Strolling through the supermarket, vegetables, fruits, meat as well as fish – all kinds of food are conveniently presented, processed, wrapped and packed for consumers’ daily grocery shopping. Jens Rausch looks at one item in particular with his paintings of different species of fish which are freshly wrapped in plastic and are presented separately to be selected by the consumers. The paintings are impaled in object frames, speared with actual toothpicks, which evokes references of an arrangement of a collection of butterflies. But where we consider butterflies as sweet and beautiful animals, these fish stare at us rather reproachfully. In the supermarkets, meat is mostly presented in a ready cut and processed way far away from the actual appearance of an animal, whereas fish can be bought as a whole. Even though they are already dead, with their eyes open they look more alive than a piece of steak.
With his series called ‘fish will survive…’ Rausch contrasts two opposing pools of the alleged modern human being. On the one hand, the consumer is removed from nature and can only experience consumption of commodities in a supermarket and on the other hand there is still this archaic primary instinct of hunting for one’s prey in each of us. Grocery shopping in a supermarket can nowadays be considered as a way of hunting for food but as an ordinary consumer we are disconnected with the act of killing and the actual labour that is involved in the preparation of freshly wrapped fish. Rausch’s work is positioned between these two pools of the natural hunting instinct and the alienation of today’s modern society from nature.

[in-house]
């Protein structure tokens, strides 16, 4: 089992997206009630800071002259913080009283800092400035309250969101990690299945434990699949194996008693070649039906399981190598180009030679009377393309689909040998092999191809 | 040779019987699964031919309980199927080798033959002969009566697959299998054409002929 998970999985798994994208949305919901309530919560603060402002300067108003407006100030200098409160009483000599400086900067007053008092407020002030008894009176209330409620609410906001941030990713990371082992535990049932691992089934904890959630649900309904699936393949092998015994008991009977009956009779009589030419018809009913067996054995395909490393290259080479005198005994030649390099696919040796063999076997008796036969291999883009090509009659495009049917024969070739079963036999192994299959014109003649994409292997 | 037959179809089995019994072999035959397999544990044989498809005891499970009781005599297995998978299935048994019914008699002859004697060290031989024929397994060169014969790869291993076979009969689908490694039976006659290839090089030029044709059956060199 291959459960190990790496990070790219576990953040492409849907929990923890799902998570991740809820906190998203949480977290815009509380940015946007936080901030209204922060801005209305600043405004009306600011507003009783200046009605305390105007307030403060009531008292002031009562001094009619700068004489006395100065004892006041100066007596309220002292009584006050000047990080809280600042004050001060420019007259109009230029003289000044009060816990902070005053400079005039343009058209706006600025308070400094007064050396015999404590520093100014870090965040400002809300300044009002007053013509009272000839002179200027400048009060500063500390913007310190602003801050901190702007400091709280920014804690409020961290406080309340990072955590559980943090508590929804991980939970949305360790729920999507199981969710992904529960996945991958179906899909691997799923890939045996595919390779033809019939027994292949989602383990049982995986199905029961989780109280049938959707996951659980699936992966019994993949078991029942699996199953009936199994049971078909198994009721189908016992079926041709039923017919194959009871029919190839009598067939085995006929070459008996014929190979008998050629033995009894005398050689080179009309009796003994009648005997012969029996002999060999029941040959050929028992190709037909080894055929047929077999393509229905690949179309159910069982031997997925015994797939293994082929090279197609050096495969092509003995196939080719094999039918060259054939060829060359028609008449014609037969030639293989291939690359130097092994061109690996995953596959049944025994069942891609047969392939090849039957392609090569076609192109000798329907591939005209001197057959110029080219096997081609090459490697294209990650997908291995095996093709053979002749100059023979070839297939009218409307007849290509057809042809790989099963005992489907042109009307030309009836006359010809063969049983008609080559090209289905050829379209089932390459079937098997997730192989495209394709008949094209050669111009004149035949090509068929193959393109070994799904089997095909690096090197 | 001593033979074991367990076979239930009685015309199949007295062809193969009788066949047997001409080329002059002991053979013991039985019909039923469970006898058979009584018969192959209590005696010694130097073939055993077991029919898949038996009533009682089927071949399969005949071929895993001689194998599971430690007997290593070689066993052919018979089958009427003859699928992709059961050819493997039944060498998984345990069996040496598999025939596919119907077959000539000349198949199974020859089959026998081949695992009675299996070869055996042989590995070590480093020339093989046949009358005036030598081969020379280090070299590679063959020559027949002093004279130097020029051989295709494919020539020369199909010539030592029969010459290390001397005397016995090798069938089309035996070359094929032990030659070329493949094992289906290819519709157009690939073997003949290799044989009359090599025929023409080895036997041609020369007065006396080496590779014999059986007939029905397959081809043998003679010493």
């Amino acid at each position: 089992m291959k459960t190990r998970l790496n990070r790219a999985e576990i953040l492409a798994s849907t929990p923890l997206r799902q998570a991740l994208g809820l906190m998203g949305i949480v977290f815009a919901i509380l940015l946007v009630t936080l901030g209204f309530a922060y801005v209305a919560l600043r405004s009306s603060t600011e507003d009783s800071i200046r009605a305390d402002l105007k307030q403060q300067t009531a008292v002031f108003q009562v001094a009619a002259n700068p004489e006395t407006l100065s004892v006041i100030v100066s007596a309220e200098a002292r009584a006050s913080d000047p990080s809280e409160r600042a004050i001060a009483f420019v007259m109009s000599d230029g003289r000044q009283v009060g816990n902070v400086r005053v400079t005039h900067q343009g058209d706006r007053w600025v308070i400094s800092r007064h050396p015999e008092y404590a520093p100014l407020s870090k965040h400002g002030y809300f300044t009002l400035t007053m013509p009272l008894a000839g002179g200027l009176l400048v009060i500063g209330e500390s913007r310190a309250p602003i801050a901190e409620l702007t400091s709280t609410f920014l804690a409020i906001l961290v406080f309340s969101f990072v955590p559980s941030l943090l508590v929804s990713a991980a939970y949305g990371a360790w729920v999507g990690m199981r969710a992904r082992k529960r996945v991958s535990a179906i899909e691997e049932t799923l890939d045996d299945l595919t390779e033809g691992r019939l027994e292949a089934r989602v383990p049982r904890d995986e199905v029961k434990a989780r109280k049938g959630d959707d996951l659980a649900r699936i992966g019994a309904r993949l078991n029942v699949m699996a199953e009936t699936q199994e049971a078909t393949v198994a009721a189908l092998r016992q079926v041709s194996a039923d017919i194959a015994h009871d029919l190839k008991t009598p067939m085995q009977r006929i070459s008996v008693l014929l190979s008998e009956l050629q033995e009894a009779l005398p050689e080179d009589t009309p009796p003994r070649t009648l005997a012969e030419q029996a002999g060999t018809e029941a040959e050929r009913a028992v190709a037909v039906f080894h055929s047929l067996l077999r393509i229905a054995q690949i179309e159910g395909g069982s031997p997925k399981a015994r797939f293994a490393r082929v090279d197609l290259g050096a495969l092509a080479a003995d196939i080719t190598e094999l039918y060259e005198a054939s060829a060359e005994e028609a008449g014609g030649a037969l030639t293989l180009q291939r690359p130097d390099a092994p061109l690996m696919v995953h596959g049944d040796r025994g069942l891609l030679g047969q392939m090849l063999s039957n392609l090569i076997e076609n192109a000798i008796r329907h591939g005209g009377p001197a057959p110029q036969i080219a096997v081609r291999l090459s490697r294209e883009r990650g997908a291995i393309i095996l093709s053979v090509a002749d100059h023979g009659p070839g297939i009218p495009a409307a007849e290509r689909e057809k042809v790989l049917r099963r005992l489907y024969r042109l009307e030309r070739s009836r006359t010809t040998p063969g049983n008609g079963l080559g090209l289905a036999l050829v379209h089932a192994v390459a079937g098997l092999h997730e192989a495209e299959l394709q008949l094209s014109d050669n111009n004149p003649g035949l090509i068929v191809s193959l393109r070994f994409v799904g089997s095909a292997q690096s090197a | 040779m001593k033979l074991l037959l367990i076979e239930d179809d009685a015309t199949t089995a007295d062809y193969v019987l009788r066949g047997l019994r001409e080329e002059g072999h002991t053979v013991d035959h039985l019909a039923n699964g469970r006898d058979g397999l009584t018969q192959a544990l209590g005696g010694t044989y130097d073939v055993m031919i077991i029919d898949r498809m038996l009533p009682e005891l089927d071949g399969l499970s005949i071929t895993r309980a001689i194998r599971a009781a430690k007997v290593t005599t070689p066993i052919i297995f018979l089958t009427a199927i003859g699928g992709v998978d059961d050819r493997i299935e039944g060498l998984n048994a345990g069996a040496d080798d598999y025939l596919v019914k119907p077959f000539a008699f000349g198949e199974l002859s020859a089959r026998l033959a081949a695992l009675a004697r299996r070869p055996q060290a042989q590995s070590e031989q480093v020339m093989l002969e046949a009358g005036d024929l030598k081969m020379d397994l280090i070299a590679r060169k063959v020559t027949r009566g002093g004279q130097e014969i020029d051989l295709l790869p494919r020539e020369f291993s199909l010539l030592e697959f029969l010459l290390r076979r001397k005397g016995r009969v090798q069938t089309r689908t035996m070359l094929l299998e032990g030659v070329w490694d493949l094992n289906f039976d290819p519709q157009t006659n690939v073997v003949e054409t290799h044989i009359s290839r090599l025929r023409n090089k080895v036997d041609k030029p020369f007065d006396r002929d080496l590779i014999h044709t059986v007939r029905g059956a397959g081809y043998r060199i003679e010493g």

The depiction of food and dead animals has a long history in fine arts with a heyday of still-life scenes in the 17th century in the Netherlands. Rausch’s paintings can be seen as a contemporary continuation of this tradition. The presentation of the dead fish wrapped in plastic feels normal to us, we are used to seeing and buying fish this way. The painted plastic surface gives the product a fresh and shiny touch. Additionally, this quality of light reflection is enhanced due to the paintings’ presentation behind the real glass of the frames. This way the viewer can see himself in the work and self-reflection becomes part of the art work. ‘Fish will survive…’ mirrors our own delusion of what nature and what reality is.
In line with this series Jens Rausch’s overall artistic practice critically investigates nowadays consumption and handling of natural resources, he finds motives in the forest as well as in the supermarket. Natural cycles of decay and compost, their processes and our mostly unsuccessful attempts of their artificial preservation drive the art of Jens Rausch. He is interested in the anthropological observation of the modern human being, his archaic internal behaviour as well as the self-effectiveness of basic instincts.